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It sure is a good thing that Virginia Tech’s Class of 2022 *seems* to be heading in the right direction.
Because the Class of 2020 continues to be doing the exact opposite.
Alec Bryant and Robert Wooten (right), the two highest-rated signees from the Hokies’ 2020 class, both announced their decisions to transfer from Virginia Tech on Monday. While neither Bryant nor Wooten were expected to see the field a lot this season, they had the potential to slot in the two-deep the following year and served as necessary depth for Tech in 2021.
Alas, that is no longer the case.
We knew after National Signing Day that Tech’s Class of 2020 didn’t have a lot of promise, but things have gotten significantly worse for that group of players.
Bryant, the class’ top-rated prospect, is now leaving the program. Wooten, No. 2 in the class, is in the same boat.
Tyree Saunders, an athletic receiver from Jacksonville, Fl. that many expected to fight for snaps immediately, is already enrolled at East Carolina. The class’ No. 4 prospect, Justin Beadles, is transferring to Houston.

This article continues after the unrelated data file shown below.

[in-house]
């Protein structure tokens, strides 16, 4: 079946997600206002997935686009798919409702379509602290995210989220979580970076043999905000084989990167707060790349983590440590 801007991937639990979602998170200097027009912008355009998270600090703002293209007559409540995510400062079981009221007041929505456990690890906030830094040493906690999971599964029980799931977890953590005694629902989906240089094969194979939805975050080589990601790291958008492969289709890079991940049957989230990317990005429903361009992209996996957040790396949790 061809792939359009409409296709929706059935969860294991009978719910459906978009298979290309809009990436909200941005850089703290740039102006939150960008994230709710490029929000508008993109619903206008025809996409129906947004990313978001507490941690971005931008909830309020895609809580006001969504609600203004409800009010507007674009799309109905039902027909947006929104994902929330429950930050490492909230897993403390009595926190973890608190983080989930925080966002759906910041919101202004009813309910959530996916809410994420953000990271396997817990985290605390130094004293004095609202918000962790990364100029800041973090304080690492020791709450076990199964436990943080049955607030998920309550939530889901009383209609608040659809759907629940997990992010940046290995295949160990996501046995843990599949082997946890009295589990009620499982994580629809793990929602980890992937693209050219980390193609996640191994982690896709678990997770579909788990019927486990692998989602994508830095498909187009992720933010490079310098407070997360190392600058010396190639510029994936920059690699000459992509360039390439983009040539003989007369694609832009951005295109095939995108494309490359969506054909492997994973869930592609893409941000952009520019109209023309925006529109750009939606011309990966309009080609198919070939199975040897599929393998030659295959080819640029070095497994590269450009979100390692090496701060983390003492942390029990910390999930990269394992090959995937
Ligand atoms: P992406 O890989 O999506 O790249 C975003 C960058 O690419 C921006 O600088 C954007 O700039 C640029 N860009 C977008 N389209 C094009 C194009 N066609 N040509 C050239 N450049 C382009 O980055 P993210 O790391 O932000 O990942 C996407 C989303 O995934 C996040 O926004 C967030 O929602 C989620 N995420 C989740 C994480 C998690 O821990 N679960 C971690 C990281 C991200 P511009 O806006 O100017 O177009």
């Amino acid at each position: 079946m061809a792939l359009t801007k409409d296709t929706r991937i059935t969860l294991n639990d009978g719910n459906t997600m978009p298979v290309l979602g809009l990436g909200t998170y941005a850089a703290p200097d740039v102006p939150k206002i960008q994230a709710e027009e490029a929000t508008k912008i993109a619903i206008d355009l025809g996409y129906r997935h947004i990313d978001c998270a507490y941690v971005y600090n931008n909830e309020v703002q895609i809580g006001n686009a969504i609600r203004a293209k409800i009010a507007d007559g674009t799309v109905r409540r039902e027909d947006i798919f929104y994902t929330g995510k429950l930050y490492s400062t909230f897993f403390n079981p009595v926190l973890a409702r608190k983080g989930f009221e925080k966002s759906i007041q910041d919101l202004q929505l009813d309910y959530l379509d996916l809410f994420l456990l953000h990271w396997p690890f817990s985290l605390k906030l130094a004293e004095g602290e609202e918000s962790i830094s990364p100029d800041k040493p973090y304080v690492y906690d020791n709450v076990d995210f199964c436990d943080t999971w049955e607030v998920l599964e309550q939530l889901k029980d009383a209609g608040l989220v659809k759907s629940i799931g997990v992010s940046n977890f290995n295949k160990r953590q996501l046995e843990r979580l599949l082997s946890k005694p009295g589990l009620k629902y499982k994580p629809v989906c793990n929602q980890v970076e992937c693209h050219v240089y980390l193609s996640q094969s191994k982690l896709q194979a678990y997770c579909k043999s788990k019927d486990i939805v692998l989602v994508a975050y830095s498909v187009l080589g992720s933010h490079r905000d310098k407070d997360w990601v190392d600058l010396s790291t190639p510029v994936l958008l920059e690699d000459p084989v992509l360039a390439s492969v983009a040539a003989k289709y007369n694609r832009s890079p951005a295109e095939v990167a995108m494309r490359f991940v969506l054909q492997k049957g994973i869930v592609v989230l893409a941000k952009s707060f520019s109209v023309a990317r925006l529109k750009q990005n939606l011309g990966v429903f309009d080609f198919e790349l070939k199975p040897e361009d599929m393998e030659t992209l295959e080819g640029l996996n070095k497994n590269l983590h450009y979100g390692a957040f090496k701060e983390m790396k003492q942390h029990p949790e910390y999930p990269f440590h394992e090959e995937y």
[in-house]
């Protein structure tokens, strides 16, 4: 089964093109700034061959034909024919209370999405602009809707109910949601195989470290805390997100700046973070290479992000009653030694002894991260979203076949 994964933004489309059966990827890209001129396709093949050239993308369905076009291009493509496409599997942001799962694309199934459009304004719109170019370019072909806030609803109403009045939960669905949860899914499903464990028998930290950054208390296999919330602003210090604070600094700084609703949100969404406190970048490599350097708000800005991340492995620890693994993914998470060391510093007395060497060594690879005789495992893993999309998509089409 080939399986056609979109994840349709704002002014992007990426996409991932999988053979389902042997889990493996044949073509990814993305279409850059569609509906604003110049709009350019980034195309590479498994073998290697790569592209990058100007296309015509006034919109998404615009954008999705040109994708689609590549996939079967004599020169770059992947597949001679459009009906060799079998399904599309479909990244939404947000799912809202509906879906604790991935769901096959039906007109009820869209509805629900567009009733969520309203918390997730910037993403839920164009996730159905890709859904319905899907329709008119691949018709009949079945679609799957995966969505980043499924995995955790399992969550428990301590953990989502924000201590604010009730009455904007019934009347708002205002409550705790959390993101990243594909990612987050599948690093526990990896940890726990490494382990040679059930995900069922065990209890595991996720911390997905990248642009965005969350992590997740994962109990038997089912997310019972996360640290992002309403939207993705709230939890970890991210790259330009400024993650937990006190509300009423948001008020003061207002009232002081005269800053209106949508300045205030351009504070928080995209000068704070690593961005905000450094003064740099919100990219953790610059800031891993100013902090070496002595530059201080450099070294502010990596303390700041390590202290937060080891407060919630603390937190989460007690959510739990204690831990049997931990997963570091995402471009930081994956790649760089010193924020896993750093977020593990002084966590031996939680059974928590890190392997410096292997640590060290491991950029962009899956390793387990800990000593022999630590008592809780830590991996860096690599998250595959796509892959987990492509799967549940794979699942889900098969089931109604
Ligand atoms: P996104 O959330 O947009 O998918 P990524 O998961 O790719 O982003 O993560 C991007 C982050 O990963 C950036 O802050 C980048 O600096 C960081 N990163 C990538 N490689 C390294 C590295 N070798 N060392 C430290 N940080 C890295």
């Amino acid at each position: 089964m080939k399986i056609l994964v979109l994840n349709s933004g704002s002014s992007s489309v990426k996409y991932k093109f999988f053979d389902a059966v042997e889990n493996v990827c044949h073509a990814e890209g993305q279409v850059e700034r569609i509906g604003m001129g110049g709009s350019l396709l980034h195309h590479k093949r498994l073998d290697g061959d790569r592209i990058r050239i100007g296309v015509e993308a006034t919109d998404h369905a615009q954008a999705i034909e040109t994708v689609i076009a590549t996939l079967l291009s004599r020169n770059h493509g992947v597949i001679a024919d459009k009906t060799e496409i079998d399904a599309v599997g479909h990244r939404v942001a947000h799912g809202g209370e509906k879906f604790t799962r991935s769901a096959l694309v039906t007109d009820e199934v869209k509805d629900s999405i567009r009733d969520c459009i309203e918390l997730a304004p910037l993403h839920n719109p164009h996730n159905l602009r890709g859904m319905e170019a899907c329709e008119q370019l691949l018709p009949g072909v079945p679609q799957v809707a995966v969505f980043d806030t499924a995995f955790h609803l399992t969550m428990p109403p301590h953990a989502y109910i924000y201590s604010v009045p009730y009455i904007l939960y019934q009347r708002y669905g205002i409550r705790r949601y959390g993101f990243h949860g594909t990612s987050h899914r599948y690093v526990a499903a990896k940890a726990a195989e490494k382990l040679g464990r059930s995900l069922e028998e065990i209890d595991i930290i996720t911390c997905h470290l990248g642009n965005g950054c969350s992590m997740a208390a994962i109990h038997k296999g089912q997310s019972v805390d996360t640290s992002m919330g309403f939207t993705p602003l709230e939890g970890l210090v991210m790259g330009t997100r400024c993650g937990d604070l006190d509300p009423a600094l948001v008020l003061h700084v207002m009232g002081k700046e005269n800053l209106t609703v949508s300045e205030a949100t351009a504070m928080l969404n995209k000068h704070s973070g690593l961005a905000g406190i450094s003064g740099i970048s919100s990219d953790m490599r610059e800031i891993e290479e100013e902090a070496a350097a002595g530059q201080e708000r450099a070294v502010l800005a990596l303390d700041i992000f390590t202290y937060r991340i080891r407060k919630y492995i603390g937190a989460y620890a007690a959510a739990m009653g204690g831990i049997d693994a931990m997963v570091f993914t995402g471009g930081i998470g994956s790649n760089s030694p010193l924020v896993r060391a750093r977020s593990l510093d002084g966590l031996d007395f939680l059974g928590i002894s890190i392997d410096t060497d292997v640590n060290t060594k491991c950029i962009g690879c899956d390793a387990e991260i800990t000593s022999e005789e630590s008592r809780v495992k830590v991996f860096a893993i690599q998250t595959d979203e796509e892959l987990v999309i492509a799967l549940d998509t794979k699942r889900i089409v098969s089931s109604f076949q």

So in less than two years, Virginia Tech’s top four prospects from that one class are gone. No matter your opinion of the Hokies’ recruiting efforts, this is an issue.
It neuters the program from a depth and development perspective, meaning the Hokies will have even greener defensive ends behind their starters. When Amare Barno and Emmanuel Belmar move on, which they will after this season, there will be few experienced options behind them.
As I noted earlier, things *seem* to be getting better. The Hokies Class of 2021 was slightly better on paper than the ever-unraveling Class of 2020 and at the moment, Virginia Tech’s Class of 2022 has a chance to be the highest-rated class Justin Fuente has ever signed.
Bryant and Wooten aren’t guaranteed to become impact players at their new programs — transfers often fail to hit their expectations at their new program. But it’s another pair of scholarships the Hokies handed out that didn’t bring any value to the program. And if those misses mount like they have under Fuente and his staff over the last few seasons, it’ll take years to recreate the depth Virginia Tech was supposed to have built.
This class is shaping up to be far better than the recruiting results Fuente has produced since 2018.
It needs to be, because with these departures, there’s a lot of lost time to make up for.